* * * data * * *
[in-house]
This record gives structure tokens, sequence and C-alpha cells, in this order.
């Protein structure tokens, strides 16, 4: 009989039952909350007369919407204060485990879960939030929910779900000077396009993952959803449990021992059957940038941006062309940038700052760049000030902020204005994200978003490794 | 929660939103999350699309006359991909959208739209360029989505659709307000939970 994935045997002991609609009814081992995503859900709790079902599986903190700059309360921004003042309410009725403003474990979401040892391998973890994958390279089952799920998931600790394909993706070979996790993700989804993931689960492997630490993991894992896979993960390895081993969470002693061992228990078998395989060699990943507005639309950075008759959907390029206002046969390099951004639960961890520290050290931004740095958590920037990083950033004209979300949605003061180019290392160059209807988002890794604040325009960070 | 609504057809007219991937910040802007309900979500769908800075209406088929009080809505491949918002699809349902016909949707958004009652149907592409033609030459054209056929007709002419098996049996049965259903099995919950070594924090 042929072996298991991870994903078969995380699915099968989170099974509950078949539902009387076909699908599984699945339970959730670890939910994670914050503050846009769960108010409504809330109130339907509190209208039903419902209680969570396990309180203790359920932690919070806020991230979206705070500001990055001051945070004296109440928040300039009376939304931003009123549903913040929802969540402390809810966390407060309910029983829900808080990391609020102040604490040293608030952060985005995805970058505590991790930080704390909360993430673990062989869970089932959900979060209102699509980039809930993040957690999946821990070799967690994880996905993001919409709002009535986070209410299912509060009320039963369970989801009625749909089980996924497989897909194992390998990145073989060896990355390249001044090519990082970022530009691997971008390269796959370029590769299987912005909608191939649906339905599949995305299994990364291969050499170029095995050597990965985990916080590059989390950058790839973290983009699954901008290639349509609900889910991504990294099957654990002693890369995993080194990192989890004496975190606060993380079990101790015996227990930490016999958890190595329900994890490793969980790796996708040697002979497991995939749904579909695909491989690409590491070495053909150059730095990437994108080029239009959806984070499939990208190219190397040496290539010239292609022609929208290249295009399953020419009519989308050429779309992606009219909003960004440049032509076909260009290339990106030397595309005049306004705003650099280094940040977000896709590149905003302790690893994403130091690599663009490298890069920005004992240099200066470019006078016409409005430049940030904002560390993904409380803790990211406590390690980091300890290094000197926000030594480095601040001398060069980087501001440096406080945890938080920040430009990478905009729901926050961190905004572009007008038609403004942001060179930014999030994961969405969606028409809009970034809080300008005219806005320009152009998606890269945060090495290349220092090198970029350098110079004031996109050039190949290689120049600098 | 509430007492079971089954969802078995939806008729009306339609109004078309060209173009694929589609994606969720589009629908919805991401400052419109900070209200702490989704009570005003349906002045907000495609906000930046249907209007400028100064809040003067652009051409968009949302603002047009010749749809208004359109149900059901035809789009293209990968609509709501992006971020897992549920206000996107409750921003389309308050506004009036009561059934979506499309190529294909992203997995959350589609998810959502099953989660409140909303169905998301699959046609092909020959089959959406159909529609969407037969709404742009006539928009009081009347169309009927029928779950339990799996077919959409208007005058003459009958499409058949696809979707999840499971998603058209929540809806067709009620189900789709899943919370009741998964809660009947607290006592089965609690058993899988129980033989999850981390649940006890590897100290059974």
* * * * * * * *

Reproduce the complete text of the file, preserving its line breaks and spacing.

[in-house]
This record gives structure tokens, sequence and C-alpha cells, in this order.
């Protein structure tokens, strides 16, 4: 009989039952909350007369919407204060485990879960939030929910779900000077396009993952959803449990021992059957940038941006062309940038700052760049000030902020204005994200978003490794 | 929660939103999350699309006359991909959208739209360029989505659709307000939970 994935045997002991609609009814081992995503859900709790079902599986903190700059309360921004003042309410009725403003474990979401040892391998973890994958390279089952799920998931600790394909993706070979996790993700989804993931689960492997630490993991894992896979993960390895081993969470002693061992228990078998395989060699990943507005639309950075008759959907390029206002046969390099951004639960961890520290050290931004740095958590920037990083950033004209979300949605003061180019290392160059209807988002890794604040325009960070 | 609504057809007219991937910040802007309900979500769908800075209406088929009080809505491949918002699809349902016909949707958004009652149907592409033609030459054209056929007709002419098996049996049965259903099995919950070594924090 042929072996298991991870994903078969995380699915099968989170099974509950078949539902009387076909699908599984699945339970959730670890939910994670914050503050846009769960108010409504809330109130339907509190209208039903419902209680969570396990309180203790359920932690919070806020991230979206705070500001990055001051945070004296109440928040300039009376939304931003009123549903913040929802969540402390809810966390407060309910029983829900808080990391609020102040604490040293608030952060985005995805970058505590991790930080704390909360993430673990062989869970089932959900979060209102699509980039809930993040957690999946821990070799967690994880996905993001919409709002009535986070209410299912509060009320039963369970989801009625749909089980996924497989897909194992390998990145073989060896990355390249001044090519990082970022530009691997971008390269796959370029590769299987912005909608191939649906339905599949995305299994990364291969050499170029095995050597990965985990916080590059989390950058790839973290983009699954901008290639349509609900889910991504990294099957654990002693890369995993080194990192989890004496975190606060993380079990101790015996227990930490016999958890190595329900994890490793969980790796996708040697002979497991995939749904579909695909491989690409590491070495053909150059730095990437994108080029239009959806984070499939990208190219190397040496290539010239292609022609929208290249295009399953020419009519989308050429779309992606009219909003960004440049032509076909260009290339990106030397595309005049306004705003650099280094940040977000896709590149905003302790690893994403130091690599663009490298890069920005004992240099200066470019006078016409409005430049940030904002560390993904409380803790990211406590390690980091300890290094000197926000030594480095601040001398060069980087501001440096406080945890938080920040430009990478905009729901926050961190905004572009007008038609403004942001060179930014999030994961969405969606028409809009970034809080300008005219806005320009152009998606890269945060090495290349220092090198970029350098110079004031996109050039190949290689120049600098 | 509430007492079971089954969802078995939806008729009306339609109004078309060209173009694929589609994606969720589009629908919805991401400052419109900070209200702490989704009570005003349906002045907000495609906000930046249907209007400028100064809040003067652009051409968009949302603002047009010749749809208004359109149900059901035809789009293209990968609509709501992006971020897992549920206000996107409750921003389309308050506004009036009561059934979506499309190529294909992203997995959350589609998810959502099953989660409140909303169905998301699959046609092909020959089959959406159909529609969407037969709404742009006539928009009081009347169309009927029928779950339990799996077919959409208007005058003459009958499409058949696809979707999840499971998603058209929540809806067709009620189900789709899943919370009741998964809660009947607290006592089965609690058993899988129980033989999850981390649940006890590897100290059974």